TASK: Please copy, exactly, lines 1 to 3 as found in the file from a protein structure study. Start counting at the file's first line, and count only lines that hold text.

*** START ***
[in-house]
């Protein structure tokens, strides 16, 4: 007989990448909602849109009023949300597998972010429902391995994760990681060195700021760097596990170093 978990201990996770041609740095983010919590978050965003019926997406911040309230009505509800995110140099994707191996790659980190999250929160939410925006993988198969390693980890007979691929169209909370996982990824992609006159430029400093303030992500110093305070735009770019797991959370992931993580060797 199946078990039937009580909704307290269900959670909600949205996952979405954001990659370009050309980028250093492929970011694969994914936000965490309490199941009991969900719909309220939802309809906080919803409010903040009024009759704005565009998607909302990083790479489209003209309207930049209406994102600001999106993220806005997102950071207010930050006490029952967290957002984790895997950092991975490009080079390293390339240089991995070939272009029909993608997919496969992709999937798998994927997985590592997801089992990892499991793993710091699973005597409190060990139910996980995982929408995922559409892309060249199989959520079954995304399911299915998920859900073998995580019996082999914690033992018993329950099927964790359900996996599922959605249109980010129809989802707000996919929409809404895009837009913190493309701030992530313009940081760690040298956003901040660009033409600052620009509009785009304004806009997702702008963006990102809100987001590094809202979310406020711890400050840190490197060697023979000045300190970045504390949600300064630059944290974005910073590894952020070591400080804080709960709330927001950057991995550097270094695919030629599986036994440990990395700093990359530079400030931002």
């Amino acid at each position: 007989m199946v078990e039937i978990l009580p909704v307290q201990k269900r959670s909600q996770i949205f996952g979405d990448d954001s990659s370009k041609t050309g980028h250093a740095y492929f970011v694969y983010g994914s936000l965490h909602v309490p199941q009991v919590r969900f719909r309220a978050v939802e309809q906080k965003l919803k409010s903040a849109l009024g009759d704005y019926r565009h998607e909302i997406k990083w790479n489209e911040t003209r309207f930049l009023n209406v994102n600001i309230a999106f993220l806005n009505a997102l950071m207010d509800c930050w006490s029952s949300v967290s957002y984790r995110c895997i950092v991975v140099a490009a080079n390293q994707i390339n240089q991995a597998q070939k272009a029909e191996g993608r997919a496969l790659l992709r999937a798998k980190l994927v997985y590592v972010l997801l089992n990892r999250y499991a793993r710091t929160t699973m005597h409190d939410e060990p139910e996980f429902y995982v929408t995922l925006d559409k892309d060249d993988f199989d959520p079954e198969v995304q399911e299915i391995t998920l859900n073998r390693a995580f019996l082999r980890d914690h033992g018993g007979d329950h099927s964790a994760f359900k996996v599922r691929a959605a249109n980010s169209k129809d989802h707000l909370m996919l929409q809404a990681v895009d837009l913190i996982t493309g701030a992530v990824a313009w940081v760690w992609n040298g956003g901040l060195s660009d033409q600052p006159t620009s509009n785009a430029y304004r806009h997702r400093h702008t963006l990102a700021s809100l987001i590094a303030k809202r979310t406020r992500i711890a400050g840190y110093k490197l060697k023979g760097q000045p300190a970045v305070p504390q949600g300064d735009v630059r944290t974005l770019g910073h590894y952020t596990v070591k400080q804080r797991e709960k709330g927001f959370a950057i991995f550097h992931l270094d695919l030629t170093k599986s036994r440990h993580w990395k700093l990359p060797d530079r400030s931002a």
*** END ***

[in-house]
């Protein structure tokens, strides 16, 4: 007989990448909602849109009023949300597998972010429902391995994760990681060195700021760097596990170093 978990201990996770041609740095983010919590978050965003019926997406911040309230009505509800995110140099994707191996790659980190999250929160939410925006993988198969390693980890007979691929169209909370996982990824992609006159430029400093303030992500110093305070735009770019797991959370992931993580060797 199946078990039937009580909704307290269900959670909600949205996952979405954001990659370009050309980028250093492929970011694969994914936000965490309490199941009991969900719909309220939802309809906080919803409010903040009024009759704005565009998607909302990083790479489209003209309207930049209406994102600001999106993220806005997102950071207010930050006490029952967290957002984790895997950092991975490009080079390293390339240089991995070939272009029909993608997919496969992709999937798998994927997985590592997801089992990892499991793993710091699973005597409190060990139910996980995982929408995922559409892309060249199989959520079954995304399911299915998920859900073998995580019996082999914690033992018993329950099927964790359900996996599922959605249109980010129809989802707000996919929409809404895009837009913190493309701030992530313009940081760690040298956003901040660009033409600052620009509009785009304004806009997702702008963006990102809100987001590094809202979310406020711890400050840190490197060697023979000045300190970045504390949600300064630059944290974005910073590894952020070591400080804080709960709330927001950057991995550097270094695919030629599986036994440990990395700093990359530079400030931002």
């Amino acid at each position: 007989m199946v078990e039937i978990l009580p909704v307290q201990k269900r959670s909600q996770i949205f996952g979405d990448d954001s990659s370009k041609t050309g980028h250093a740095y492929f970011v694969y983010g994914s936000l965490h909602v309490p199941q009991v919590r969900f719909r309220a978050v939802e309809q906080k965003l919803k409010s903040a849109l009024g009759d704005y019926r565009h998607e909302i997406k990083w790479n489209e911040t003209r309207f930049l009023n209406v994102n600001i309230a999106f993220l806005n009505a997102l950071m207010d509800c930050w006490s029952s949300v967290s957002y984790r995110c895997i950092v991975v140099a490009a080079n390293q994707i390339n240089q991995a597998q070939k272009a029909e191996g993608r997919a496969l790659l992709r999937a798998k980190l994927v997985y590592v972010l997801l089992n990892r999250y499991a793993r710091t929160t699973m005597h409190d939410e060990p139910e996980f429902y995982v929408t995922l925006d559409k892309d060249d993988f199989d959520p079954e198969v995304q399911e299915i391995t998920l859900n073998r390693a995580f019996l082999r980890d914690h033992g018993g007979d329950h099927s964790a994760f359900k996996v599922r691929a959605a249109n980010s169209k129809d989802h707000l909370m996919l929409q809404a990681v895009d837009l913190i996982t493309g701030a992530v990824a313009w940081v760690w992609n040298g956003g901040l060195s660009d033409q600052p006159t620009s509009n785009a430029y304004r806009h997702r400093h702008t963006l990102a700021s809100l987001i590094a303030k809202r979310t406020r992500i711890a400050g840190y110093k490197l060697k023979g760097q000045p300190a970045v305070p504390q949600g300064d735009v630059r944290t974005l770019g910073h590894y952020t596990v070591k400080q804080r797991e709960k709330g927001f959370a950057i991995f550097h992931l270094d695919l030629t170093k599986s036994r440990h993580w990395k700093l990359p060797d530079r400030s931002a």